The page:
Murr v. Wisconsin was a sleeper case decided by the Supreme Court last June. But it deserves a lot more attention than it has gotten. As I discuss in a new paper, Murr was a major defeat for property rights advocates and a big win for land use planners and environmentalists.
Murr has escaped much notice for two reasons. First, the facts were undramatic, involving a dispute about whether one of two adjoining lots on the shore of a river could be separately developed. Second, the main issue in the case was seemingly very technical, relating to what’s called the “denominator problem” in takings law.
Before getting to the technical issues in the case, let me explain why the case was so important. A key factor in determining whether a regulation constitutes a “taking” of property is the impact of the property’s value. For instance, if the property value goes down to zero, there’s almost always a taking. Murr makes it harder for the owner to show a big loss of value. This issue could be important, for instance, when the government tries to limit what lots a big developer can build on near wetlands or coastal waters. The decision also addressed on a number of other issues, resolving all of them against the property owner. The terrain just got tougher for property owners challenging regulations.
In a way, the dissents were as bad for property rights advocates as the majority opinion. All three dissenters joined Chief Justice Roberts’ dissent, which came out the other way on the valuation issue. But what’s striking about the Roberts opinion is that it accepts so much of the conceptual framework of the majority opinion. It endorses the role that the baseline consists at a minimum of an entire lot, not portions of the owner’s property rights. It endorses and praises the Penn Central balancing test – that’s the default test for takings and its very unfavorable to property owners. It even indicates that the dissenters would only rule for the Murrs on this one issue but would probably rule for other reasons that there was basically no taking by the government. Justice Thomas’s dissent was almost worse for property owners. While he joined the Roberts dissent, he also indicated that he might be ready to rethink the whole area of law, possibly exempting the federal government from property rights restrictions on its regulatory power. With friends like these, the property rights movement hardly needs enemies.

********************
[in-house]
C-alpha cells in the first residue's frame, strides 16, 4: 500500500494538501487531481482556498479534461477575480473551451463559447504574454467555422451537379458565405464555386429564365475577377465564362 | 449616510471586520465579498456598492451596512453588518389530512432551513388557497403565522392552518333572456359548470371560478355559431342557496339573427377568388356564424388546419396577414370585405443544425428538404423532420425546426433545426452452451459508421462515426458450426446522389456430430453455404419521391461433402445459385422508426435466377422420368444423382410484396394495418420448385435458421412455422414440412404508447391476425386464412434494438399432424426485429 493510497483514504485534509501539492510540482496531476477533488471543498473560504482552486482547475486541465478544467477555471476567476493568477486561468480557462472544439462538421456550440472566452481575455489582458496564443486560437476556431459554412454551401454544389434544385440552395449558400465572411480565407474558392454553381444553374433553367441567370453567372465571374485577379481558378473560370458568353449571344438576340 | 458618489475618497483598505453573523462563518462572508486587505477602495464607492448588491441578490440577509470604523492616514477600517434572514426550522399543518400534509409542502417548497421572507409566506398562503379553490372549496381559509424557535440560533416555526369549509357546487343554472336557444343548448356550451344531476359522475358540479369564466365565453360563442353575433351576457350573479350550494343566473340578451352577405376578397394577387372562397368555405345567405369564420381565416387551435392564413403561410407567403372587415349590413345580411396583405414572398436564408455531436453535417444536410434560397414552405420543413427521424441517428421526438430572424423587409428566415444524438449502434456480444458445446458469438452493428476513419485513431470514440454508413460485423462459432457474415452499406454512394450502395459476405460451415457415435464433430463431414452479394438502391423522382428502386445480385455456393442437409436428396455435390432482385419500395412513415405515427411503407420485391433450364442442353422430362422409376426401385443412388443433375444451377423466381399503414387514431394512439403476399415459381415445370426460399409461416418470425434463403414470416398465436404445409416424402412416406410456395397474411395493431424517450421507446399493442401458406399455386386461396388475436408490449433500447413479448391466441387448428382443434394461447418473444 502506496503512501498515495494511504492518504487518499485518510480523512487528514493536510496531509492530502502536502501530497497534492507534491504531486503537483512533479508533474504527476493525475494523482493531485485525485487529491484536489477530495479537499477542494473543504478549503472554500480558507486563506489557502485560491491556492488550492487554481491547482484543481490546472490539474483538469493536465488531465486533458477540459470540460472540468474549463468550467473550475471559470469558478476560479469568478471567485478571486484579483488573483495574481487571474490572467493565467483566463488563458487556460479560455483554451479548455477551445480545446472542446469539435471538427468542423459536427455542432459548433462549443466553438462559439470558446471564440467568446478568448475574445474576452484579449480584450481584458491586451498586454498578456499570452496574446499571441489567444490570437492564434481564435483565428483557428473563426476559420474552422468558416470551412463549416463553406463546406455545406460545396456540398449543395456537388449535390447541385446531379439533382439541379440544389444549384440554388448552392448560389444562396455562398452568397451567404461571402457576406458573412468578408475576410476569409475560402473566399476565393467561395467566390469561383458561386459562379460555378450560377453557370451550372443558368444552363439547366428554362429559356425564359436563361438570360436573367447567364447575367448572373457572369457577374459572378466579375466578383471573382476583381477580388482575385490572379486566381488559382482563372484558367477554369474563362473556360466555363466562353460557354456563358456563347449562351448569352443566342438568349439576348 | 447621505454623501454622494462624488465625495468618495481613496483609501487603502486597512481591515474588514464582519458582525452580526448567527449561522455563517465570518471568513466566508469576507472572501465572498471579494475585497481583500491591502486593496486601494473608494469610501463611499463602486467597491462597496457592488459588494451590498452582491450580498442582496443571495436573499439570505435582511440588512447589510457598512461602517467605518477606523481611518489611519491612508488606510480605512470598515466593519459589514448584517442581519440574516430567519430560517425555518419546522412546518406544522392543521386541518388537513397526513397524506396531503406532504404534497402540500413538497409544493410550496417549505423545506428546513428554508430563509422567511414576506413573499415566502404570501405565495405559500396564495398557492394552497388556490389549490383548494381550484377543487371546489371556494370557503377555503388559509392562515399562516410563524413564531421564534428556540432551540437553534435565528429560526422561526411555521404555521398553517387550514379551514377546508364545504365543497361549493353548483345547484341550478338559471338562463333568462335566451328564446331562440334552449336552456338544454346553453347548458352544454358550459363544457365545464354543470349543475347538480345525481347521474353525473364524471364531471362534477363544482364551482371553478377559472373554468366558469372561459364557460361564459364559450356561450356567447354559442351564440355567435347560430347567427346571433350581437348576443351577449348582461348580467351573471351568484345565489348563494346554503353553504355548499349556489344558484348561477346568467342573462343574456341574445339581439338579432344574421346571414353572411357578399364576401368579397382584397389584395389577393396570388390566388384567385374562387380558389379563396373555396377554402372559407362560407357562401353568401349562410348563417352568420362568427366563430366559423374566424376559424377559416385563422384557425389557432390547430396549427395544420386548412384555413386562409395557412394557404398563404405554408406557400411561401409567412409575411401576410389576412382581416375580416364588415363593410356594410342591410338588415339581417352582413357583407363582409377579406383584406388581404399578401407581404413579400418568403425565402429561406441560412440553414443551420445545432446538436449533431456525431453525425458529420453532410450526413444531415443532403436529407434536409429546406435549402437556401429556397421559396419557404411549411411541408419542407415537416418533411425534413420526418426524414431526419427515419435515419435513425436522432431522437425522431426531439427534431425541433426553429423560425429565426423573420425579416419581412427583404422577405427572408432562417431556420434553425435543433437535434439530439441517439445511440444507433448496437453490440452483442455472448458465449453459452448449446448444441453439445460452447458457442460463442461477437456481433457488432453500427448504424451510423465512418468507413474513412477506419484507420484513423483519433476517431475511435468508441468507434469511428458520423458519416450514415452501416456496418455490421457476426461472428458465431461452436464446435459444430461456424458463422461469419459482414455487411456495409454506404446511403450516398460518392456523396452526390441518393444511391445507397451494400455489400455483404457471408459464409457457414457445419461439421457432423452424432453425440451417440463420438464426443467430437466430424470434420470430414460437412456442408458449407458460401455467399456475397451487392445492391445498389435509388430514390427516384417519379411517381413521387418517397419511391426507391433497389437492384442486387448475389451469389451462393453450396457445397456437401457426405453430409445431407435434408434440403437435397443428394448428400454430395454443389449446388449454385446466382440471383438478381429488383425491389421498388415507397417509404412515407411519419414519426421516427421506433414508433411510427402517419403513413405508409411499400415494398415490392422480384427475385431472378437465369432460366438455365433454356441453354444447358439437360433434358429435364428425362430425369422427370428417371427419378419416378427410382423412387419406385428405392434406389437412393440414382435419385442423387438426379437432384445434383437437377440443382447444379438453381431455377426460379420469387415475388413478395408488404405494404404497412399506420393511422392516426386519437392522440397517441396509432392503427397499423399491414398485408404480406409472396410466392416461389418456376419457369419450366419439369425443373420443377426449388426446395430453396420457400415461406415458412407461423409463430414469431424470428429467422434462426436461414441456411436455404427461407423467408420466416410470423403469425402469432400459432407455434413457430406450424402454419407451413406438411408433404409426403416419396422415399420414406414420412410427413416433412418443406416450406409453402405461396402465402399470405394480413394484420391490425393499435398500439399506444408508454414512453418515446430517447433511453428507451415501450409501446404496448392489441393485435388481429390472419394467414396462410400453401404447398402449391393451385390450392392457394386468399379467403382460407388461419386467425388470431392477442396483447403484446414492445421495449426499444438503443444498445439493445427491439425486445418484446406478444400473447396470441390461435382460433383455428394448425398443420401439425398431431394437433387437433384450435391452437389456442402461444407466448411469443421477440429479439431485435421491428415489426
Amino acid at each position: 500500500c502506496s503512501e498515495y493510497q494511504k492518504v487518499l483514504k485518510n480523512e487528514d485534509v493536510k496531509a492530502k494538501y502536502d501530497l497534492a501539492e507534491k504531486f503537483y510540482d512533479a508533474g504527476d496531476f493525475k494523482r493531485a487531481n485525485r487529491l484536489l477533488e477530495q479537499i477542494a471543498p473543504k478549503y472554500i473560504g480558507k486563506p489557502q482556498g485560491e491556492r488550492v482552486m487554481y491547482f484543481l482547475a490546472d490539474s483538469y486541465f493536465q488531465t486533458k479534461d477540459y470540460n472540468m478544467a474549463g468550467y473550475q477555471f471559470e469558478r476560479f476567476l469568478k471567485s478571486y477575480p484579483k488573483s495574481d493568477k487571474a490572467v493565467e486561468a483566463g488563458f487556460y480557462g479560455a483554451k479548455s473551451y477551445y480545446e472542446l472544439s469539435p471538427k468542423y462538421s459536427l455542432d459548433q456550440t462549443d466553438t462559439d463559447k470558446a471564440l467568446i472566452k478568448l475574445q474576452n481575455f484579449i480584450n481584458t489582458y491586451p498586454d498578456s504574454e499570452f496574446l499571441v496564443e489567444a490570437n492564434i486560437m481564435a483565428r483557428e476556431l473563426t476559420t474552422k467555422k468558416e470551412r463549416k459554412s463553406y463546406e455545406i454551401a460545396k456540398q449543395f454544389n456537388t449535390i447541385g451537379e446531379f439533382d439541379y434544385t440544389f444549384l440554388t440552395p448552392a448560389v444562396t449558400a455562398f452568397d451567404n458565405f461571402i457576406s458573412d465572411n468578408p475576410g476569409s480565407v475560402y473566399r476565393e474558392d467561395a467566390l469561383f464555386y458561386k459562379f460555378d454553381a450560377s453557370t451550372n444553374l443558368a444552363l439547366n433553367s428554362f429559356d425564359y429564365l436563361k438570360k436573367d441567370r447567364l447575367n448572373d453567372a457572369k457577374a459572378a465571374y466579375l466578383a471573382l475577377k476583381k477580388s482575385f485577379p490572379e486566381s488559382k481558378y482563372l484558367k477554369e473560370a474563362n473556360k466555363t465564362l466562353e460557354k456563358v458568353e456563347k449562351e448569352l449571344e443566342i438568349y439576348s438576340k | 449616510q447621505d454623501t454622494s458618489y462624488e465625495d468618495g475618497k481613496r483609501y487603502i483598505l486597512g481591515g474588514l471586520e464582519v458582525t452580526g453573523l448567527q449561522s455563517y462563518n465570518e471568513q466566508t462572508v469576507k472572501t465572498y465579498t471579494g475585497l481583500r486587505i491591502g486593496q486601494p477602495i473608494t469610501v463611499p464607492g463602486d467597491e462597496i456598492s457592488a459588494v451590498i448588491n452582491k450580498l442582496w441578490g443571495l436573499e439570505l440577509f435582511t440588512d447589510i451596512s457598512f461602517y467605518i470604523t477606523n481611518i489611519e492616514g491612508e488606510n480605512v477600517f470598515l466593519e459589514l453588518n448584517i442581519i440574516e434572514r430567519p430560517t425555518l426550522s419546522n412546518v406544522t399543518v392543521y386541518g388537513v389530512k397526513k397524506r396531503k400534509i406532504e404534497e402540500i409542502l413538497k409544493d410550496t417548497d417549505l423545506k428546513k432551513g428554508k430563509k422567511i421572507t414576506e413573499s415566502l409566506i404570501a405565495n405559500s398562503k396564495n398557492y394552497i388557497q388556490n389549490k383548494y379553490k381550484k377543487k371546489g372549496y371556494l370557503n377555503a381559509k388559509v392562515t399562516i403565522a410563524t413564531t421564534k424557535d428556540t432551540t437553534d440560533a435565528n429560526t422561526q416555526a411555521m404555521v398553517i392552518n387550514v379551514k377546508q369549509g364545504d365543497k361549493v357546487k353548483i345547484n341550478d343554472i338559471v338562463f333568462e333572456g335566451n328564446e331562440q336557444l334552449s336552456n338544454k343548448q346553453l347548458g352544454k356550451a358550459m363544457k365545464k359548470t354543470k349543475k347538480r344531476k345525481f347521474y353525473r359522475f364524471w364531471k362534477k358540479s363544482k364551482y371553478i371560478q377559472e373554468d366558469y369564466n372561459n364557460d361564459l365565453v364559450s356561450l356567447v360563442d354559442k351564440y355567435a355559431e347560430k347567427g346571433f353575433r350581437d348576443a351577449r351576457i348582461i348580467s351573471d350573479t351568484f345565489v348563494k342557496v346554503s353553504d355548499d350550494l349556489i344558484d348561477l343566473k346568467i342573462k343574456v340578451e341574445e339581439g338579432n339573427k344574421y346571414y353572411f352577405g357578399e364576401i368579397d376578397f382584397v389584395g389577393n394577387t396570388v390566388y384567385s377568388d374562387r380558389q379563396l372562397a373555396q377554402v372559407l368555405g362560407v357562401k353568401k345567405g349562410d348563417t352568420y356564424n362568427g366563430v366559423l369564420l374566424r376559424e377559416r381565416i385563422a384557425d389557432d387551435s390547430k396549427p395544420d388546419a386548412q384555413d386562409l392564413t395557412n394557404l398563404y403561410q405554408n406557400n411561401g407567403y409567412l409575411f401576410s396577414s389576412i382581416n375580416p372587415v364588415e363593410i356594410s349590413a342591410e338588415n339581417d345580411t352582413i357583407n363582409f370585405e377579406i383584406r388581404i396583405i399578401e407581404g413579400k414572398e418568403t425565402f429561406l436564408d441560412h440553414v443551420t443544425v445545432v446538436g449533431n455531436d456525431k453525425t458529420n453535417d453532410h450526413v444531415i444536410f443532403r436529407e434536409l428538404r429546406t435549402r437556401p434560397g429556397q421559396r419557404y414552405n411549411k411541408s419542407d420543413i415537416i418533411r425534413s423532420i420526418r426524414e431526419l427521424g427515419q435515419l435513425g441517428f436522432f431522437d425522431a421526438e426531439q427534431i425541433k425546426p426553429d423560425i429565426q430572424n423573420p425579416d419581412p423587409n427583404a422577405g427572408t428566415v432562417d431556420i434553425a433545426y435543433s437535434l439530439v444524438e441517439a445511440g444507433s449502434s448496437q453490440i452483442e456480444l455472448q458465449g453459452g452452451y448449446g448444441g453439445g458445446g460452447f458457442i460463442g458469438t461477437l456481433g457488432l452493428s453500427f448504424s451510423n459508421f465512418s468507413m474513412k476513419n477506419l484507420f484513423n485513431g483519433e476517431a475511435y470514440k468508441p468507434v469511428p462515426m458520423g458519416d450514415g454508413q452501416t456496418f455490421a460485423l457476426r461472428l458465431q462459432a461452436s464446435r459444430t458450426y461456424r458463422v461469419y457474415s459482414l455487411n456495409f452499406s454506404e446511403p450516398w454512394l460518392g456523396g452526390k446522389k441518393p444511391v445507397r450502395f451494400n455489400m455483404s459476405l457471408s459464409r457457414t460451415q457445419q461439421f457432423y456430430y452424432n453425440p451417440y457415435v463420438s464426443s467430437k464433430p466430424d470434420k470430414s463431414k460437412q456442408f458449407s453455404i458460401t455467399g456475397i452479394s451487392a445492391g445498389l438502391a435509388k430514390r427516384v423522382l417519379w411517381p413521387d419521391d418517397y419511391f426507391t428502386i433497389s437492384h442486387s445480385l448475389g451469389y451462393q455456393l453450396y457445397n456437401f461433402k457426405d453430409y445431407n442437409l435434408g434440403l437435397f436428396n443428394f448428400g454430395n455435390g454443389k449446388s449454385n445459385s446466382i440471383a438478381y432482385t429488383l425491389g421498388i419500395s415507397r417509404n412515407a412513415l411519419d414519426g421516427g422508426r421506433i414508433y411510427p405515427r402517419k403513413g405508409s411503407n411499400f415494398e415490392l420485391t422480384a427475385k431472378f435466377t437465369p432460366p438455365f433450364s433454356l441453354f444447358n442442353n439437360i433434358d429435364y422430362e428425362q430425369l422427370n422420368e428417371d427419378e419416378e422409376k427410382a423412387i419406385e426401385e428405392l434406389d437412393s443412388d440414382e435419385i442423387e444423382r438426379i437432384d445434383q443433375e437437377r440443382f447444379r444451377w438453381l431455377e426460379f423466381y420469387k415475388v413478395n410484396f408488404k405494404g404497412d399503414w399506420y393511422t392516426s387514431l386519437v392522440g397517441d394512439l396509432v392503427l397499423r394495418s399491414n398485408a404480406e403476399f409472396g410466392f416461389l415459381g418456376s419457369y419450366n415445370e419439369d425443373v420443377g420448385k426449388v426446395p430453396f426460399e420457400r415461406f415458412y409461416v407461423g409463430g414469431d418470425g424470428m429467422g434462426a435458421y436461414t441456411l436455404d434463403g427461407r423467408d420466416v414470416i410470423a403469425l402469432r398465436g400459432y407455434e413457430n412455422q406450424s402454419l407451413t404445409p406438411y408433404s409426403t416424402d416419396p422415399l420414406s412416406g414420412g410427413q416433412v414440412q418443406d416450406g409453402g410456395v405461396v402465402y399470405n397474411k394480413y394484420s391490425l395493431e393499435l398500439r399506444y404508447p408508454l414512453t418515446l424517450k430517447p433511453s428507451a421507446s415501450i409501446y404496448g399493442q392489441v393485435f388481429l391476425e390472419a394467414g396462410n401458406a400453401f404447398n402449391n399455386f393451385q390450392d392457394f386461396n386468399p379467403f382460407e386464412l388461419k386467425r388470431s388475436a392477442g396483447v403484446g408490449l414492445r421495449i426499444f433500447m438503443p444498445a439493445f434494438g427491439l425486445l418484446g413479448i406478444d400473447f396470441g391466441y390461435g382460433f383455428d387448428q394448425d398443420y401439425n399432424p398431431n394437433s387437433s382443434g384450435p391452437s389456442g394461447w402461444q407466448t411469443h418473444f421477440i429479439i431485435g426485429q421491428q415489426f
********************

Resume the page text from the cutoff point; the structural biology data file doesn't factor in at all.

For those who are interested, here is a quick rundown of the doctrinal issues before the Court and how they were resolved in Murr:
- When an owner possesses multiple tracts of land and only one is impacted by a regulation, is the relevant subject of analysis all of the lots or just the impacted one? (This is the famous “denominator” problem I mentioned earlier.) The majority’s answer is basically that it depends on the circumstances,” whereas the dissent said only the impacted lot, apart from exceptional circumstances. On the facts of the case, the majority included an adjoining lot; the dissenters did not.
- When determining the amount of value retained by the owner despite a regulation, should the analysis include only the impacted lot or also adjoining lots? The majority said the adjoining lot should also be included. So did the dissenters.
- If an owner acquires property after a regulation is already in place, can that impact a possible takings claim? The majority says yes; the dissent also says yes, though less firmly.
- Is it relevant in determining a takings claim that a regulation protects an important government interest? The majority finds it relevant, as does the dissent (though again, a little less firmly).
- Is it at all troubling that the large majority of takings cases are decided under a multi-factored, ad hoc analysis (the Penn Central test) that often favors the government? The majority and dissenters are happy to accept the ad hoc analysis.
Would changes in the Court’s membership change the result? Possibly. Justice Kennedy wrote the opinion of the Court, joined by the four liberals. Gorsuch did not participate, but his vote would not have changed the result. If Trump gets to replace Kennedy or another member of the majority, it’s possible that the case could be at risk of being overruled. But the swing voter would then be Chief Justice Roberts. His dissent is strong but not impassioned, so it’s not clear that he cares enough about the issue enough to vote for overruling. And even if the holding is overruled, Roberts clearly has no problems with Penn Central and not great desire to remake takings law. Thus, it would probably take multiple new appointments before property rights advocates could anticipate a major shift in their direction.
The Court has never been completely consistent in its rulings about regulatory takings, and it probably won’t be in the future. We can expect to see individual rulings from time to time that will raise the hackles of regulators and environmentalists. But it seems unlikely that we will see, at least any time soon, a major onslaught that would challenge the overall constitutionality of land use and environmental regulations.